In a Saturday tweetstorm, the president complained that “too many voices are being destroyed” by social media, amid an ongoing controversy about the conspiracy theorist Alex Jones’s use of Twitter.
A Princeton geologist has endured decades of ridicule for arguing that the fifth extinction was caused not by an asteroid but by a series of colossal volcanic eruptions. But she’s reopened that debate.
An op-ed criticizing the president from the man responsible for the raid that killed Osama Bin Laden represents a startling intervention by a studiously non-political figure.
Stories from Atlantic readers on how to think about anxiety, what is helpful, and what isn't.
You still can, and thousands of people do it every day.
The Tesla CEO’s tearful New York Times interview reveals a lot about the double standards men and women face.
Science suggests we’re hardwired to delude ourselves. Can we do anything about it?
The British government says it is prepared to crash out of the European Union—but a warning from its new foreign secretary suggests that isn’t true.
A massive new study of online dating finds that everyone dates aspirationally—and that a woman’s desirability peaks 32 years before a man’s does.
To begin, don’t dismiss the humble acquaintance.
New tech—including drones disguised as birds—can be a nightmare for Muslims in particular.
A long-running inferiority complex, vast statutory power, a chilling new directive from the top—inside America’s unfolding immigration tragedy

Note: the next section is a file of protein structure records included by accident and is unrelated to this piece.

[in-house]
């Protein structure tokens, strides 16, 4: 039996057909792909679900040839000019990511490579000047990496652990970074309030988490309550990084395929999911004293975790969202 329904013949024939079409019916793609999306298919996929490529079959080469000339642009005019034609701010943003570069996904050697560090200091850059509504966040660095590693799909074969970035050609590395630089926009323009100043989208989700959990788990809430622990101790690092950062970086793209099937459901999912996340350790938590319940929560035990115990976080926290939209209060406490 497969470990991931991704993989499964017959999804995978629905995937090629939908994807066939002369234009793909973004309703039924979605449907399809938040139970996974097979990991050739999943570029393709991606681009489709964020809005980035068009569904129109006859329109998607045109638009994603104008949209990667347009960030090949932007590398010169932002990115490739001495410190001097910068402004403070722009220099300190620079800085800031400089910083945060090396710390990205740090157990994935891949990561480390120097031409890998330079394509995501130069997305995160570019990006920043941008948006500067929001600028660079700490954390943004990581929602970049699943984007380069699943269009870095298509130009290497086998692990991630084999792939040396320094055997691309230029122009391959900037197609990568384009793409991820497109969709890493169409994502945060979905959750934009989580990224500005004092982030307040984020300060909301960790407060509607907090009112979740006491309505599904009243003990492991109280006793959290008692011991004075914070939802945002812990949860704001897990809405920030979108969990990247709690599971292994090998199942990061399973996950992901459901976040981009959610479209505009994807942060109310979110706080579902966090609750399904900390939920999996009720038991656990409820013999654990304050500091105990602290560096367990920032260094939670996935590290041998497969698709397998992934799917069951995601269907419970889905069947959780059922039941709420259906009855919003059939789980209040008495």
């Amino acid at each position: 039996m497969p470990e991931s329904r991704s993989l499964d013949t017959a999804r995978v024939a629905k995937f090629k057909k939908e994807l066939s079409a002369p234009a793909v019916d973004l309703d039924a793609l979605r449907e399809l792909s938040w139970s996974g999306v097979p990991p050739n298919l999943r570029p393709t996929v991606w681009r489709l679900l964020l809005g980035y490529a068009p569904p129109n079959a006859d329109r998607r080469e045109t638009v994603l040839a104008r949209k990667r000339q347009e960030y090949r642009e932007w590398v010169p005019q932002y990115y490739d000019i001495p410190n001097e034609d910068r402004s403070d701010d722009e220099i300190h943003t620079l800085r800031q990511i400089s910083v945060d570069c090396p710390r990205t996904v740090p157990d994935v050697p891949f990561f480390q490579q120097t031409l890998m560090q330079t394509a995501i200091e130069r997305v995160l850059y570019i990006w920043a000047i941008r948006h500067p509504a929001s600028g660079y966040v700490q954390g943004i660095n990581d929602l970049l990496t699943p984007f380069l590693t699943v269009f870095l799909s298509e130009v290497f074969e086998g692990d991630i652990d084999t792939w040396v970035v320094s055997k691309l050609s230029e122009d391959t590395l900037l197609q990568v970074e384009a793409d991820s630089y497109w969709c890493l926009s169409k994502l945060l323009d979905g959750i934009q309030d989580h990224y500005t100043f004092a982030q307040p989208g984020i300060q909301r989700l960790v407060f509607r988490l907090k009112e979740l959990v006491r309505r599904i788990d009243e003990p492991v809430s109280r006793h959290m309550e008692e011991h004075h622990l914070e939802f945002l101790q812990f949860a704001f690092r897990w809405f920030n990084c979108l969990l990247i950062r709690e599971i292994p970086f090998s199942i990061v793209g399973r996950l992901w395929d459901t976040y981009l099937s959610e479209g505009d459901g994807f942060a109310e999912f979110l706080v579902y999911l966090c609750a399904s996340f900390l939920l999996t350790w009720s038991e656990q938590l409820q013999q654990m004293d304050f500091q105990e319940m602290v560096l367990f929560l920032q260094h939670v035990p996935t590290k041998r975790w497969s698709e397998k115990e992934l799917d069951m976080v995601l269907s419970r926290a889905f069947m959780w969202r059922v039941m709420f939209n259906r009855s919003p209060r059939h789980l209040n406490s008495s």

The former UN secretary general became a proponent of diplomatic interventions to alleviate human suffering. Annan died Saturday at the age of 80.
The class divide is already toxic, and is fast becoming unbridgeable. You’re probably part of the problem.
People know a famous community of killer whales as individuals, with their own names, families, and personalities—which has made their woes even harder to take.
A mysterious wild cat in Sri Lanka may hold a clue.
It’s always awkward when he meets with Angela Merkel.
Leading scientists recently identified a dozen chemicals as being responsible for widespread behavioral and cognitive problems. But the scope of the chemical dangers in our environment is likely even greater. Why children and the poor are most susceptible to neurotoxic exposure that may be costing the U.S. billions of dollars and immeasurable peace of mind.